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Efird, Ireneus Polycarp

by Frank P. Cauble, 1986

6 Jan. 1834–11 Dec. 1902

Ireneus Polycarp Efird, farmer, schoolmaster, and textile manufacturer, was born in Montgomery County. A descendant of pioneer Jacob Efird who came to North Carolina from Pennsylvania abut 1783, he was the son of Solomon and Eliza Furr Efird. A firm believer in education, he erected a log school building near his home in Stanly County and for many years taught the children of the community. He also operated a gristmill and a cotton gin and served fourteen years as a county commissioner of Stanly County. In 1896 he, his son, John Solomon, and J. W. Cannon erected at Albemarle the Efird Manufacturing Company, the first textile plant in Stanly County. This firm was merged with the American Yarn Company in 1952.

Efird, who married Mary Catherine Treece on 13 Apr. 1856, was the father of twelve children: John Solomon Melanchthon, James William Franklin, Paul Joshua Cornelius, Eliza Lavinia Emarelda, Joseph Ireneus Luther, Judah Ida Rosanah, Daniel Ephraim, Adam Alfred, Flora Belzora, Margaret Melinda, Arthur Lee, and Killian Polycarp.

He was a leading member of St. Martin's Lutheran Church in Stanly County and was buried in St. Martin's Cemetery.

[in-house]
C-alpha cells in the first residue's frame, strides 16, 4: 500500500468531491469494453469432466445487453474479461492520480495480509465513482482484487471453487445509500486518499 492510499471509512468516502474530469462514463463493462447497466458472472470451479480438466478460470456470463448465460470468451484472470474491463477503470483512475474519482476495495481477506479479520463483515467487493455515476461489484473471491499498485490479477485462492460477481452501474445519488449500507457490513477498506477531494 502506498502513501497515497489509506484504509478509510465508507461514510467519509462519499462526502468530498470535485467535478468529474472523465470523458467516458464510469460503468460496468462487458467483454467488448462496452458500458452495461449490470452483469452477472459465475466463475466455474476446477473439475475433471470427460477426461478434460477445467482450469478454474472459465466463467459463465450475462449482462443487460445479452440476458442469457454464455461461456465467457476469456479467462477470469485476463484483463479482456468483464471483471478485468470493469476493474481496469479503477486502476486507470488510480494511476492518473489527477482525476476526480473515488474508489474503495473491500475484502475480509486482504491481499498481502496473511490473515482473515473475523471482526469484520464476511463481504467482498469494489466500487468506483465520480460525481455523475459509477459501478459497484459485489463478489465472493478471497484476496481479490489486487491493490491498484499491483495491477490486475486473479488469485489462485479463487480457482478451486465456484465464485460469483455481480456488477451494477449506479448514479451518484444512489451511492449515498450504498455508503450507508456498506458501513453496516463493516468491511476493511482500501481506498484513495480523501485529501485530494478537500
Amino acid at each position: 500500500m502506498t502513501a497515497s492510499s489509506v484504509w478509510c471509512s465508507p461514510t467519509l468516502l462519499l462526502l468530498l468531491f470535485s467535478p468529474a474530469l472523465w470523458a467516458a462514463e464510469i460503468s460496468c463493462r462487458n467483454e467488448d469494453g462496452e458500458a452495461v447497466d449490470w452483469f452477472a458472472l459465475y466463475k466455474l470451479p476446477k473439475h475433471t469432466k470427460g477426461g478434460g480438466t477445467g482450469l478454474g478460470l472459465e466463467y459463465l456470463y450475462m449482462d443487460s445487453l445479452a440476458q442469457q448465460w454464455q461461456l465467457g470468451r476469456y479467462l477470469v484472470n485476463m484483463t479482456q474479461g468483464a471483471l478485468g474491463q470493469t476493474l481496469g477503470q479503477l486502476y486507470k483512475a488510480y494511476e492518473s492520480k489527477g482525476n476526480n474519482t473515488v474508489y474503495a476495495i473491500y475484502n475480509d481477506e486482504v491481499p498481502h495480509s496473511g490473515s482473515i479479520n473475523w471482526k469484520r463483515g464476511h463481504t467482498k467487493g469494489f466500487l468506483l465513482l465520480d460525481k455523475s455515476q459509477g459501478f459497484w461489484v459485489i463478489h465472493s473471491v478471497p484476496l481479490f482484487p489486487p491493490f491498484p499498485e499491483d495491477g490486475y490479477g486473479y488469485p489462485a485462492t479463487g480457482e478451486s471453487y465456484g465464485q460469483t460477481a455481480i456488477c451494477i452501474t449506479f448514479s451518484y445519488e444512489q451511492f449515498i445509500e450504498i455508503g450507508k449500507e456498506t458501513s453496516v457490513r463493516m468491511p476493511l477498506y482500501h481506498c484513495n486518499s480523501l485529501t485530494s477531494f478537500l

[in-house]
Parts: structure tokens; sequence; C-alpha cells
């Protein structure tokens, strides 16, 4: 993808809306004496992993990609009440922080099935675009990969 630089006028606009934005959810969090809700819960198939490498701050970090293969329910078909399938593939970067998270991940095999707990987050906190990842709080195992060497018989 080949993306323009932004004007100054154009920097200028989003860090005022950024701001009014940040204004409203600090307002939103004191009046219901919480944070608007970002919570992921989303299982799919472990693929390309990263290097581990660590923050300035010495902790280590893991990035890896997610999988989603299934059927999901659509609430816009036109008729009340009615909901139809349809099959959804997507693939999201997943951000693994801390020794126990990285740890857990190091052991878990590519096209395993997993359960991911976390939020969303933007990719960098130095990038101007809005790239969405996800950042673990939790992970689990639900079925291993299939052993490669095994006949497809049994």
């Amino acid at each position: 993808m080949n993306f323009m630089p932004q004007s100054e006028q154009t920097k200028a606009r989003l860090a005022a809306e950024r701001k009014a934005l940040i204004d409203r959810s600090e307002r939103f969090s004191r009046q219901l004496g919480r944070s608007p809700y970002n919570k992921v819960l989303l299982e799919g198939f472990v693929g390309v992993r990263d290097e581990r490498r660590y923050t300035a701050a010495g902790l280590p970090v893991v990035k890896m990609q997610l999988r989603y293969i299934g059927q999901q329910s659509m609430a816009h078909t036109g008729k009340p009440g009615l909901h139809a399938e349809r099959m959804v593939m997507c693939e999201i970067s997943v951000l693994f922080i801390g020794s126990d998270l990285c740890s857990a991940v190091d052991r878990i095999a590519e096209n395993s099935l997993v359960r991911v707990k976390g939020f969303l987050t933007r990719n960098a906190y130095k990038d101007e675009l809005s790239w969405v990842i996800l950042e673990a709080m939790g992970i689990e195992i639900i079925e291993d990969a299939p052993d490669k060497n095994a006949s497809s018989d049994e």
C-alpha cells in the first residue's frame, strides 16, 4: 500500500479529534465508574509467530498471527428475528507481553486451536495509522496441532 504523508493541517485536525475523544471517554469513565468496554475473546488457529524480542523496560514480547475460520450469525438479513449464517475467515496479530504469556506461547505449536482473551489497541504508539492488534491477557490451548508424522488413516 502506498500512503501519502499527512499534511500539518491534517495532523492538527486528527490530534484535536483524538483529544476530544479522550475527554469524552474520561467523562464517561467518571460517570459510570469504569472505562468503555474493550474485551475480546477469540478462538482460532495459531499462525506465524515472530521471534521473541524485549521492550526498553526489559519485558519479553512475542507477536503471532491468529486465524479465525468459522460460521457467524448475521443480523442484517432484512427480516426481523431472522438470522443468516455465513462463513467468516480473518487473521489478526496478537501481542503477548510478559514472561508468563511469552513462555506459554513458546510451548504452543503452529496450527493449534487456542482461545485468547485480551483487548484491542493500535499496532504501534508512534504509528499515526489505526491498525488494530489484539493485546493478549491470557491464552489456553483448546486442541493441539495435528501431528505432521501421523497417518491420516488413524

References:

O. O. Efird, The History and Genealogy of the Efird Family (1964).

Additional Resources:

Bishir, Catherine W. and Southern, Michael T. A Guide to the Historic Architecture of Piedmont, North Carolina. Chapel Hill: University of North Carolina Press, 2003. 284. http://books.google.com/books?id=VxXqAAAAMAAJ&q=%22Ireneus+Polycarp+Efird%22&dq=%22Ireneus+Polycarp+Efird%22&hl=en&sa=X&ei=M916UcDLFo-E9QTv3ICQAg&ved=0CDUQ6AEwAQ (accessed April 26, 2013).

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Copyright notice

This article is from the Dictionary of North Carolina Biography, 6 volumes, edited by William S. Powell. Copyright ©1979-1996 by the University of North Carolina Press. Used by permission of the publisher. For personal use and not for further distribution. Please submit permission requests for other use directly to the publisher.

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